Stratton's debut contemporary Christian romance introduces readers to the healing joy of life on Lake Surrender, Mich. With a failed marriage, two children (one of whom is autistic), and a house to sell, Ally Cervantes already feels at the end of her rope. Being downsized at work is the last straw, and that sends her and the children from their hectic California life to the Michigan home of her aunt. Despite having wonderful references, the only job Ally can land is as the lead cook at the nearby Christian summer camp for children, run by Will Grainger, a man she knew when they were both children. Circumstances contrive to throw them together at every available opportunity, routinely contrasting Will's solid faith with Ally's lack thereof and turning the spotlight on Ally's spiritual journey. Stilted dialog combined with unconvincing characterization and extraneous plot devices detract from what might otherwise have been a promising tale of redemption and perseverance. (Oct.)

Reviewed on 10/17/2014 | Details & Permalink

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Hiding in Plain Sight

Nuruddin Farah. Riverhead, $27.95 (320p) ISBN 978-1-59463-336-2

Somali writer Farah's (Crossbones) 12th novel takes on religious extremism and sexual politics in Africa in this bold but ponderous novel about a woman reassembling her family in the wake of a tragic event. After her older half-brother, Aar, a high-ranking UN official, is killed in a terrorist attack on the organization's headquarters in Mogadiscio, Somalia, the 35-year-old, half-Italian, half-Somali Bella is forced to put her photography career on hold and travel to Nairobi, where Aar's teenage children, Salif and Dahaba, live. There, she adjusts to her new role of surrogate mother and shares her grief with family friends and Aar's former lover, a Swedish UN official named Gunilla, while waging a custody battle with Aar's estranged wife, Valerie, who arrives with the woman for whom she left her family 10 years earlier, Padmini. While the tension between Valerie and Bella is compelling, and Valerie and Padmini's experiences as lesbians living in Africa illuminating, the novel otherwise suffers from a lack of forward movement. Whole sections are spent on quotidian scenes that do nothing to develop the story or characters. Many of the more interesting threads and subplots remain underdeveloped, such as the attack that kills Aar and one about a friend of Valerie and Padmini's whose gay bar in Nairobi is raided, leaving the reader wishing Farah had more tightly focused his narrative. (Nov.)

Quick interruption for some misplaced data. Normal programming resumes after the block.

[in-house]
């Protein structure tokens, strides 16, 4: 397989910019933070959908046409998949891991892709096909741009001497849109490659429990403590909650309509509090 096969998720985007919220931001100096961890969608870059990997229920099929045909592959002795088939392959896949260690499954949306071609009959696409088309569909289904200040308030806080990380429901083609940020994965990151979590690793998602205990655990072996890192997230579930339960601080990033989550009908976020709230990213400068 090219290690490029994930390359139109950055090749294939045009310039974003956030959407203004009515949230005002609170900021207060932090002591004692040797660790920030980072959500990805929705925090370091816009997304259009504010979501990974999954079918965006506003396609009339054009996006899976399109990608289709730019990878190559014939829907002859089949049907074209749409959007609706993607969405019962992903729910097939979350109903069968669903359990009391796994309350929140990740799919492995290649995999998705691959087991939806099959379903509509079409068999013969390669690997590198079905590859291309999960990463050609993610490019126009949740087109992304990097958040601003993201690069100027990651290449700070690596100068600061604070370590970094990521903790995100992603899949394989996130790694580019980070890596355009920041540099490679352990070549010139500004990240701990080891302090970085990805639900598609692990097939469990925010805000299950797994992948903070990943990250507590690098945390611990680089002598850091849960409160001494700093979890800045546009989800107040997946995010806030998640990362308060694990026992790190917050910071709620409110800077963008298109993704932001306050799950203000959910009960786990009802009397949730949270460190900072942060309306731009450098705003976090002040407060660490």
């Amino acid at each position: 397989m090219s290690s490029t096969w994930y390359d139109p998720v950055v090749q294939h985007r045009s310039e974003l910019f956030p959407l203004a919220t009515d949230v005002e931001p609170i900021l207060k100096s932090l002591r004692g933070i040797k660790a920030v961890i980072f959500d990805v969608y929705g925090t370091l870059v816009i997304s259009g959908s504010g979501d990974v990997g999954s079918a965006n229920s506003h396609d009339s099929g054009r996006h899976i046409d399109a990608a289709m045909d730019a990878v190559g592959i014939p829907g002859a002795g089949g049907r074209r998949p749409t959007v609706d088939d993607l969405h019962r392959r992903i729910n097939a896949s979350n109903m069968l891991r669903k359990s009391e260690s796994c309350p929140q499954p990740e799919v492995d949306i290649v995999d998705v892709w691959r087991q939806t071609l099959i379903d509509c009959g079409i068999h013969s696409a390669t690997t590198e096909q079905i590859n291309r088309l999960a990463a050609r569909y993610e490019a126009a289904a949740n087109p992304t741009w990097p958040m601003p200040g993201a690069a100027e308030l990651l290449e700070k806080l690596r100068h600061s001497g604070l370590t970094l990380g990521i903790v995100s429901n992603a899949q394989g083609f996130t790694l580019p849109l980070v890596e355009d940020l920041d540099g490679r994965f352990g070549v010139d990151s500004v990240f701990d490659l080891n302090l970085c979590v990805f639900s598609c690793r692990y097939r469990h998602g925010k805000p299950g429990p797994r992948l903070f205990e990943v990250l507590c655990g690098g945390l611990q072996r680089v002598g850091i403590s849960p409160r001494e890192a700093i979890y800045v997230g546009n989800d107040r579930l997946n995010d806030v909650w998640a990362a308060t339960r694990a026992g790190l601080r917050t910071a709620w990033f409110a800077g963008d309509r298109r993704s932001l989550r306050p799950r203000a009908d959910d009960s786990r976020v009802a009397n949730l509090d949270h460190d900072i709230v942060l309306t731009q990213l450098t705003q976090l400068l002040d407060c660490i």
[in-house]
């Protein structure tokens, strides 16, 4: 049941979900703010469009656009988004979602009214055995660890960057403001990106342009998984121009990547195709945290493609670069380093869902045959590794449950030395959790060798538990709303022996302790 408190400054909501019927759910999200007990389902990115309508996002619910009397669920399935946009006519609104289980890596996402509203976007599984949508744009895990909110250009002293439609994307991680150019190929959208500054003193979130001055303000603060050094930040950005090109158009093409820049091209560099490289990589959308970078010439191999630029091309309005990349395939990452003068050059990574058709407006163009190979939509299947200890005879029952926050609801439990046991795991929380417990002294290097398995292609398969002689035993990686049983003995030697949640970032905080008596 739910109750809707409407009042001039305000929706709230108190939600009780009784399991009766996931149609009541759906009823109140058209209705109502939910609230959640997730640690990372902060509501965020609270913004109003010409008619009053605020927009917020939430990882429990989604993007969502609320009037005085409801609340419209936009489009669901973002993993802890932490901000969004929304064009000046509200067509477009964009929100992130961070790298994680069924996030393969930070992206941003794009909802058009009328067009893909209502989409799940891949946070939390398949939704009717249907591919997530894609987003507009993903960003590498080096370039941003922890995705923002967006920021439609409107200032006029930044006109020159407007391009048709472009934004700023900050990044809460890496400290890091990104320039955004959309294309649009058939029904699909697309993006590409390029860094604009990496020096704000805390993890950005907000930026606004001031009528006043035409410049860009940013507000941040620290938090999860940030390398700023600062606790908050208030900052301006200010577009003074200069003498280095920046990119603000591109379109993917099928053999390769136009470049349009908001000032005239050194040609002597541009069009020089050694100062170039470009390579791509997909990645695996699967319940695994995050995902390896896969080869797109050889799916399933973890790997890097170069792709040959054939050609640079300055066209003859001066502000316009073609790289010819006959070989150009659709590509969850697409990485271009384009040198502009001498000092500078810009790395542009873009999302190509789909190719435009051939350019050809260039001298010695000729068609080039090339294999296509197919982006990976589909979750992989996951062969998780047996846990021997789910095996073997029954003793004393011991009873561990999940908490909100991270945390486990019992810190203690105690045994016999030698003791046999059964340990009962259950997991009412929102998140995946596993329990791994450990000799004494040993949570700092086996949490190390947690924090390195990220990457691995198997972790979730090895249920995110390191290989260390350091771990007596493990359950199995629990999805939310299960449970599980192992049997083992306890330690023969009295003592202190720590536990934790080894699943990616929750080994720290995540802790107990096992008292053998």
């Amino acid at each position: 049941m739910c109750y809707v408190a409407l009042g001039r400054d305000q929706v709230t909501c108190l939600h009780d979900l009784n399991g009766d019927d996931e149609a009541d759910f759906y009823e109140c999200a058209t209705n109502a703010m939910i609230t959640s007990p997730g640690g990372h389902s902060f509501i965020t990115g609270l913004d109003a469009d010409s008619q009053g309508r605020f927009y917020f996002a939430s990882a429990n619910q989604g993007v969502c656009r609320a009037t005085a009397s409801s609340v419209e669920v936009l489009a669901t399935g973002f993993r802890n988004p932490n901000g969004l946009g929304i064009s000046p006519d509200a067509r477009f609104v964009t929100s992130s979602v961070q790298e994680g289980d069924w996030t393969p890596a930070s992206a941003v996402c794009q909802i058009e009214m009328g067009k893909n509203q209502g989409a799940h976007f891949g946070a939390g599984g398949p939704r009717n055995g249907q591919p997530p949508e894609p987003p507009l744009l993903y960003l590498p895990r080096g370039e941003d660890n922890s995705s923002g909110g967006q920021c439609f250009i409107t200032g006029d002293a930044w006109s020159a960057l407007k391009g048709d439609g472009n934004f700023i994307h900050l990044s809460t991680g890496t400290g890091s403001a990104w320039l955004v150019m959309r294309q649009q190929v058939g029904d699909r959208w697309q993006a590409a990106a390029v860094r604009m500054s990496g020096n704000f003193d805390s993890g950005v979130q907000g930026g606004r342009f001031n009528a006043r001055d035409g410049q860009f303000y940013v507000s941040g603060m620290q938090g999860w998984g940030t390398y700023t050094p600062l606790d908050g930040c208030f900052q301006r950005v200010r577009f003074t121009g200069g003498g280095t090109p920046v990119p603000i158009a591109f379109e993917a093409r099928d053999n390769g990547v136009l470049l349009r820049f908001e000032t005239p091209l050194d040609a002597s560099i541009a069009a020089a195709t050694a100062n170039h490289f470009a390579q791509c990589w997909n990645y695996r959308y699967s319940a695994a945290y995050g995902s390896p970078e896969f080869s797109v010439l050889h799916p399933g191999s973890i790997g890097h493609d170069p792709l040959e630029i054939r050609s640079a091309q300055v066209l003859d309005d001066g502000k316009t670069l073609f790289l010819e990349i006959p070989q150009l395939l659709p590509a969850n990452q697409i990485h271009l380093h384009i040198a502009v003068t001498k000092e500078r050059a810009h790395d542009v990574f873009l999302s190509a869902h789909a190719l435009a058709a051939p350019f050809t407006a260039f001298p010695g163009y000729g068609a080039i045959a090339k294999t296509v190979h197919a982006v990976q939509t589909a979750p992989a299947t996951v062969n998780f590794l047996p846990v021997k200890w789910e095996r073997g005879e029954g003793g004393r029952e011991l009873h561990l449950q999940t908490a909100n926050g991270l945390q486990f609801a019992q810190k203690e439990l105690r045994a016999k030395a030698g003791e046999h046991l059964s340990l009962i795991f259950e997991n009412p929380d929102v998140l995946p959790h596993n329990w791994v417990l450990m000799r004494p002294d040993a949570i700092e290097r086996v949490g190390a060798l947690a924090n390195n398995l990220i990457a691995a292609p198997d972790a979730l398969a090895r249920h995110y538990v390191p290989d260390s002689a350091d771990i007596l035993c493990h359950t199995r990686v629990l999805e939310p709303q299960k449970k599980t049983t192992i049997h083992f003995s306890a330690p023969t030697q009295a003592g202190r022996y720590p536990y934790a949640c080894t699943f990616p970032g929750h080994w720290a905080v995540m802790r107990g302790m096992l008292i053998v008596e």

Reviewed on 10/17/2014 | Details & Permalink

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The Crystal Monkey

Patrick Nohrden. Cedar Fort/Sweetwater, $16.99 trade paper (292p) ISBN 978-1-4621-1481-8

In Nohrden's debut novel, Min Li is a girl coming of age during the Chinese Cultural Revolution and the years thereafter. She believes that China is the greatest country in the world, but her faith is shaken when the Red Guards exile and execute several members of her community. Growing up under Mao, she begins to question not only oppressive communist ideology, but also the traditional principles of Chinese society. She struggles against a traditional patriarchal family and mores that would keep her illiterate because of her gender and steer her into loveless marriage. Offsetting the hardships of daily life, Min Li experiences dreams of hope and a happy future mysteriously connected to a crystal monkey, a toy from her childhood. Nohrden's story offers an education in Chinese history; seen through Min Li's perspective, opportunities rise and fall during the Cultural Revolution, the Great Leap Forward, the death of Mao Zedong, and the rise of Deng Xiaoping. Nohrden crafts an absorbing story about how political and social factors shape the thoughts and opportunities of individuals. Ages 12–up. (Nov.)

Reviewed on 10/17/2014 | Details & Permalink